RF: It is indeed! It was my grandfather's signet ring. It's a gold ring with his initials on the face, and my grandmother got it for him about 30 years ago or so. He passed away in December at the age of 96, and left me the ring, so now I'm sporting it!
*Who are your musical heroes?*
RF: Gosh...a lot of the usual suspects: Rolling Stones, Beatles, The Clash (London Calling), Led Zeppelin, Teenage Fanclub, Joe Pernice, Eric Clapton, The Band (especially Levon Helm and Rick Danko), Tom Petty, Jeff Tweedy, Muddy Waters, Howlin' Wolf, Bob Dylan...I know I'm leaving a bunch out, but those are the folks who come to mind right now.
*Which Fountains of Wayne song are you going to request night-in and night-out in the coming weeks? Will you discuss That Thing You Do?*
RF: Probably "Utopia Parkway," from the record of the same name. That song still kills me every time I hear it. And, as there is a lot of idle time when touring, I'm sure "That Thing You Do" will come up. I'm just really psyched to play with those guys and meet them. From what I understand, Adam Schlesinger personally hand-picked us to open this tour because, apparently, he's a big fan of our record, which for me, being kind of an old-school FOW fan, was and still is incredibly flattering and exciting.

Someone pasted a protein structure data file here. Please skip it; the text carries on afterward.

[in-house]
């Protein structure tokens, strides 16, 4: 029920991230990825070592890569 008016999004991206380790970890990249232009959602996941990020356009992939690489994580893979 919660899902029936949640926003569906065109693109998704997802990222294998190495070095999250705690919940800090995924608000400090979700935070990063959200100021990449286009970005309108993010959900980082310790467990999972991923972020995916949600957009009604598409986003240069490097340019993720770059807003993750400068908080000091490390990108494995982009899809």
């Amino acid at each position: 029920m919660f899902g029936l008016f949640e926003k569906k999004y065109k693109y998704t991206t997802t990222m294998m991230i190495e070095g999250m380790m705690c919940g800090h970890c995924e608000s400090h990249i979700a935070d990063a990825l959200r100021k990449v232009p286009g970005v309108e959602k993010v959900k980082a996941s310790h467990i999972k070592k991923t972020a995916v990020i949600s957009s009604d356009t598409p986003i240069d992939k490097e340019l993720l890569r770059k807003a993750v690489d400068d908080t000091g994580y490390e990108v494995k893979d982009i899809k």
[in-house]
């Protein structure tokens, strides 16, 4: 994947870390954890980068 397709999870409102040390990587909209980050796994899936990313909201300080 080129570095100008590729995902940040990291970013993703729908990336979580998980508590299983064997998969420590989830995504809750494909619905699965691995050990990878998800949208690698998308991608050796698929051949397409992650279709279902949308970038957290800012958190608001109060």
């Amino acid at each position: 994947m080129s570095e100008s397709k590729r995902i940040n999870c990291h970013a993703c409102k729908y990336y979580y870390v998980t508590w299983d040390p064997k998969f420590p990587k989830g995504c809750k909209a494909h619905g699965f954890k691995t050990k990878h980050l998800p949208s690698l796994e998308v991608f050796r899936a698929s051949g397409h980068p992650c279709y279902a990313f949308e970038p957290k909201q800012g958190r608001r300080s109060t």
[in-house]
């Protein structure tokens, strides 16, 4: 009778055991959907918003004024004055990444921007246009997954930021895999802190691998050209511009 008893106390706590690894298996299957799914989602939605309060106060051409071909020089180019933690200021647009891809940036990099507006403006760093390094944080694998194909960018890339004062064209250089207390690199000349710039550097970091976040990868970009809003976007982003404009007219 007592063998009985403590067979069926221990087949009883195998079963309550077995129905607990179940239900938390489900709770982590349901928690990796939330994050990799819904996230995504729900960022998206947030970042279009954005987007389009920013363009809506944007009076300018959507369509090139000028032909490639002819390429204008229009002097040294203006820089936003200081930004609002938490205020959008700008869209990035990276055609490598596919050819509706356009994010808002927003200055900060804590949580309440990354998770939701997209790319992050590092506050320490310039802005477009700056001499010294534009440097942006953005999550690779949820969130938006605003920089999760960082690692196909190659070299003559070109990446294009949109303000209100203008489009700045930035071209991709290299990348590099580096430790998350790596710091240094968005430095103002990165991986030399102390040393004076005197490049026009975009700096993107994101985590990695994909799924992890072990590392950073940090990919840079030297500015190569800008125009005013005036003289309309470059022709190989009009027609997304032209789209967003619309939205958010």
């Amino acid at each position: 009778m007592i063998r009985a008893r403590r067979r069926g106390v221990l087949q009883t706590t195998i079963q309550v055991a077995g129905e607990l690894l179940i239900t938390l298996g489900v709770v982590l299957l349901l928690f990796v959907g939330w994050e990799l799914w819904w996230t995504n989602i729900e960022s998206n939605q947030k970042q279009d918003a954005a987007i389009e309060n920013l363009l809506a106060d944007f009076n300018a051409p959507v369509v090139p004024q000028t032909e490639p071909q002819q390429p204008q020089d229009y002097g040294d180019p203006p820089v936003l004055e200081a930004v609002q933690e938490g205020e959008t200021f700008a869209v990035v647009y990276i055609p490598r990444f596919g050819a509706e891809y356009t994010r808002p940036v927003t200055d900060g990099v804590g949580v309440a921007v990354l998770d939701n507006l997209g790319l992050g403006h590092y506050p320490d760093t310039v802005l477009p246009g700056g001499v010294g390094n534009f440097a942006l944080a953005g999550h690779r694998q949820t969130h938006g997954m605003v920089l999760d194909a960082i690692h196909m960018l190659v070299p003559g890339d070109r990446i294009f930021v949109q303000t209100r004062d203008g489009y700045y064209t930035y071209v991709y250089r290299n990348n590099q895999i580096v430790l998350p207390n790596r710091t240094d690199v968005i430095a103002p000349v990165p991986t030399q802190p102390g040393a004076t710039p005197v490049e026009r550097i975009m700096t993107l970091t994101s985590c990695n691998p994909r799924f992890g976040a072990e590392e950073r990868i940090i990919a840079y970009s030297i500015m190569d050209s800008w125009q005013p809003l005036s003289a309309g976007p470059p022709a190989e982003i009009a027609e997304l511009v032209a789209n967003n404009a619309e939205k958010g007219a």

*Speaking of that, what's your favorite movie about the rock and roll?*
RF: Wow...let's see...maybe "Oh God! You Devil" with George Burns, or, the obvious choice, "Almost Famous." Also "Spinal Tap" is completely out of this world.